CDC Report Shows Decrease in Some HAI's - CLABSI and SSI
Progress has been made in the effort to eliminate infections that commonly threaten hospital patients, including a 46 percent decrease in central line-associated bloodstream infections (CLABSI) between 2008 and 2013, according to a CDC report.
However, additional work is needed to continue to improve patient safety. CDC’s Healthcare-Associated Infections (HAI) progress report is a snapshot of how each state and the country are doing in eliminating six infection types that hospitals are required to report to CDC. For the first time, this year’s HAI progress report includes state-specific data about hospital lab-identified MRSA bloodstream infections and Clostridium difficile infections.
The annual National and State Healthcare-associated Infection Progress Report expands upon and provides an update to previous reports detailing progress toward the goal of eliminating HAIs. The report summarizes data submitted to CDC’s National Healthcare Safety Network (NHSN), the nation’s healthcare-associated infection tracking system, which is used by more than 14,500 health care facilities across all 50 states, Washington, D.C., and Puerto Rico. On any given day, approximately one in 25 U.S. patients has at least one infection contracted during the course of their hospital care, demonstrating the need for improved infection control in U.S. healthcare facilities.
This report focuses on national and state progress in reducing infections occurring within acute care hospitals. Although not covered by the report released today, the majority of C. difficile infections and MRSA infections develop in the community or are diagnosed in healthcare settings other than hospitals. Other recent reports on infections caused by germs such as MRSA and C. difficile suggest that infections in hospitalized patients only account for about one-third of all the healthcare-associated infections.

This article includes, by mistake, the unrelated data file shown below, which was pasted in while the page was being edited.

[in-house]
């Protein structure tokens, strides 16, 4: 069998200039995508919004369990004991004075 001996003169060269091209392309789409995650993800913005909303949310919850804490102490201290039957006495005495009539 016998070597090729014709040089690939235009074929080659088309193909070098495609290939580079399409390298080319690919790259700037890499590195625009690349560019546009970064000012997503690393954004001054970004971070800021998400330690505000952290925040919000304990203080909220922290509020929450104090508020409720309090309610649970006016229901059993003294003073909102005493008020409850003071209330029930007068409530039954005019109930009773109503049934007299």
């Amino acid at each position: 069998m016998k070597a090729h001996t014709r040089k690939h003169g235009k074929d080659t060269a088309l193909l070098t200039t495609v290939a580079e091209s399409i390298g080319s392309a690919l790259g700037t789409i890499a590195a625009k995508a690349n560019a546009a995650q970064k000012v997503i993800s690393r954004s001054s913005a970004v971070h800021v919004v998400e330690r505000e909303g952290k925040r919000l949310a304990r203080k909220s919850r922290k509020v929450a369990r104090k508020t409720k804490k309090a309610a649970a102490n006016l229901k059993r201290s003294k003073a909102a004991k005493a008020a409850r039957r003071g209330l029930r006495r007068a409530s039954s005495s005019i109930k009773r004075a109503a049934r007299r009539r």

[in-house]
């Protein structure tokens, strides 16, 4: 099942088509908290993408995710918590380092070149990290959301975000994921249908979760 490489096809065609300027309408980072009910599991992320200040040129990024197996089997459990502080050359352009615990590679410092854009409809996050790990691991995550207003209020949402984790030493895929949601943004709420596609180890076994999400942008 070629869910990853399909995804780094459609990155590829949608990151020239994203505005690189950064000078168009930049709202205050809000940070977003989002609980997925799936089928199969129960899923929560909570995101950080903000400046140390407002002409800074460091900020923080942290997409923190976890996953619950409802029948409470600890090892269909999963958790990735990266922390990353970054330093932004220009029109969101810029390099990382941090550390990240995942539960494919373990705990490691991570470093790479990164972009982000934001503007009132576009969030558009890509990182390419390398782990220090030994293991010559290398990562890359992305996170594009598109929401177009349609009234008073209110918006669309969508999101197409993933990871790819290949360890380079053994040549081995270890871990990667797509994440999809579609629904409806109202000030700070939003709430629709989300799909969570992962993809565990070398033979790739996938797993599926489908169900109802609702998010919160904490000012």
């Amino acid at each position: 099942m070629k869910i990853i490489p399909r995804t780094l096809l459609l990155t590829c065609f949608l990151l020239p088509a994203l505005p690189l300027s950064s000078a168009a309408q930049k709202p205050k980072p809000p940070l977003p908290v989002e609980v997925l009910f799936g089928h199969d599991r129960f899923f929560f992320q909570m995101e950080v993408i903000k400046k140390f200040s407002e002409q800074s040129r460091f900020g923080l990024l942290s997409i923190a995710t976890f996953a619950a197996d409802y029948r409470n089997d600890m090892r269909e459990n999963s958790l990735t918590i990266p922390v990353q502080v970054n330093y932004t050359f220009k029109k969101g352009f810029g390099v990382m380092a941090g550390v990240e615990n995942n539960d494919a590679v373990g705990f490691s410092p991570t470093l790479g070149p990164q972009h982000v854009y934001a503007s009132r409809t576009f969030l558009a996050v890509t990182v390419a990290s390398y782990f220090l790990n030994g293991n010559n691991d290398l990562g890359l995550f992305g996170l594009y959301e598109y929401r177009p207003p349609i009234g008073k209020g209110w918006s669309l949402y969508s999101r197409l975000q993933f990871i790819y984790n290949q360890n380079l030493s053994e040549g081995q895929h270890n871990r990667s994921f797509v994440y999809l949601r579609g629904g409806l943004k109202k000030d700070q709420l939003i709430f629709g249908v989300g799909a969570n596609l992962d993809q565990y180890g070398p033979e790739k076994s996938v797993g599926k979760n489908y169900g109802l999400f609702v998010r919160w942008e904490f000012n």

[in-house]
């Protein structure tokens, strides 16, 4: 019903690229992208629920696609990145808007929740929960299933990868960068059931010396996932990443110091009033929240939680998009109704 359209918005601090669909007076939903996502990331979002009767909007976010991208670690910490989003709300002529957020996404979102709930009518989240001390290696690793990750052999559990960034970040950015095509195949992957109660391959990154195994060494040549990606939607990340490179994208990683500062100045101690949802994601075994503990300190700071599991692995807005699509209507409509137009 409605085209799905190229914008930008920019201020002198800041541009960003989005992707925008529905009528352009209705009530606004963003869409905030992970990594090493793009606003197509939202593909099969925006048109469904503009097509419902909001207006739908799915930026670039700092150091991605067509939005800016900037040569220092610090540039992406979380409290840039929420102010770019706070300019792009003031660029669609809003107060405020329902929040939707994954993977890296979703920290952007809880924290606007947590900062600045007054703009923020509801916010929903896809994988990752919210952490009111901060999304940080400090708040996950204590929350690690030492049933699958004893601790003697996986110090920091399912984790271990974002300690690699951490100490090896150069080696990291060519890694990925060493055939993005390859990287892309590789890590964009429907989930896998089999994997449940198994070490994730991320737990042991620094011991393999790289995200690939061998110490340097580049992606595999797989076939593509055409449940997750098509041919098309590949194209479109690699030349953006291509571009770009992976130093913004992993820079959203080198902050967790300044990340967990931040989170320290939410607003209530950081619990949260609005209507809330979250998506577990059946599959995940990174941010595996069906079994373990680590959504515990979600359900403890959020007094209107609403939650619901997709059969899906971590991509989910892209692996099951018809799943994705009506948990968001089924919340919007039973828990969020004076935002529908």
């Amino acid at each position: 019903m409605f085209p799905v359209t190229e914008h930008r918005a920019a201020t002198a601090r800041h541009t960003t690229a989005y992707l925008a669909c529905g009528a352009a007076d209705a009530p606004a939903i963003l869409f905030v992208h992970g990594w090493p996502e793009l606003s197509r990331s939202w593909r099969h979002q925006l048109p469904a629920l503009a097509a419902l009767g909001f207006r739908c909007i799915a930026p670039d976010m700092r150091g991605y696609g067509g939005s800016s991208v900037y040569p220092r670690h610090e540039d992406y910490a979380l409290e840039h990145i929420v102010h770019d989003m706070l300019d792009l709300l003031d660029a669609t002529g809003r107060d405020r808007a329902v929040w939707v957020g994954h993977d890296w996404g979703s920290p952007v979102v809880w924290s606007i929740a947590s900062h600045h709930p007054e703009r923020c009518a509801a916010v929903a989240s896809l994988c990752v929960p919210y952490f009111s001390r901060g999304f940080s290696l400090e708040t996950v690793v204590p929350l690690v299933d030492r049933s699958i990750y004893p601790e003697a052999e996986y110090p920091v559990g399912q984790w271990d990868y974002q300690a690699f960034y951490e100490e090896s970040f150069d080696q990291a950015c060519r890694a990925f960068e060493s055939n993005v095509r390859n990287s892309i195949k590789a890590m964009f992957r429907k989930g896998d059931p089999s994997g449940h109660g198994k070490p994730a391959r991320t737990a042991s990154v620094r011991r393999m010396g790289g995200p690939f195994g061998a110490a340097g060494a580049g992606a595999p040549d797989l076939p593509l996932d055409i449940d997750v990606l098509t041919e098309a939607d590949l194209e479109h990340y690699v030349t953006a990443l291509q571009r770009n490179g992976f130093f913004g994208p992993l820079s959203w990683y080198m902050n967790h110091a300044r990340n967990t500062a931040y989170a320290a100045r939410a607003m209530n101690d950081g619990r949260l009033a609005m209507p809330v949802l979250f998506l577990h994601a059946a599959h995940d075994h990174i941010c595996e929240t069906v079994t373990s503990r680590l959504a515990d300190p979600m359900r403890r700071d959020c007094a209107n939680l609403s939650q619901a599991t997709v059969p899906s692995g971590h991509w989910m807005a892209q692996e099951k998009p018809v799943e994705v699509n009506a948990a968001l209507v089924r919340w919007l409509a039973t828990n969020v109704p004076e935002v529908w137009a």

On the national level, the report found a:
- 46 percent decrease in central line-associated bloodstream infections (CLABSI) between 2008 and 2013.
- 19 percent decrease in surgical site infections (SSI) related to the 10 select procedures tracked in the report between 2008 and 2013.
- 6 percent increase in catheter-associated urinary tract infections (CAUTI) since 2009; although initial data from 2014 seem to indicate that these infections have started to decrease.
- 8 percent decrease in MRSA bloodstream infections between 2011 and 2013.
Read the full report here: http://www.cdc.gov/HAI/pdfs/progress-report/hai-progress-report.pdf
Tags: Clostridium difficile, Methicillin Resistant S. Aureus, MRSA, Healthcare-associated Infections, mecA
Date Published: February 3, 2015
Source article link: CDC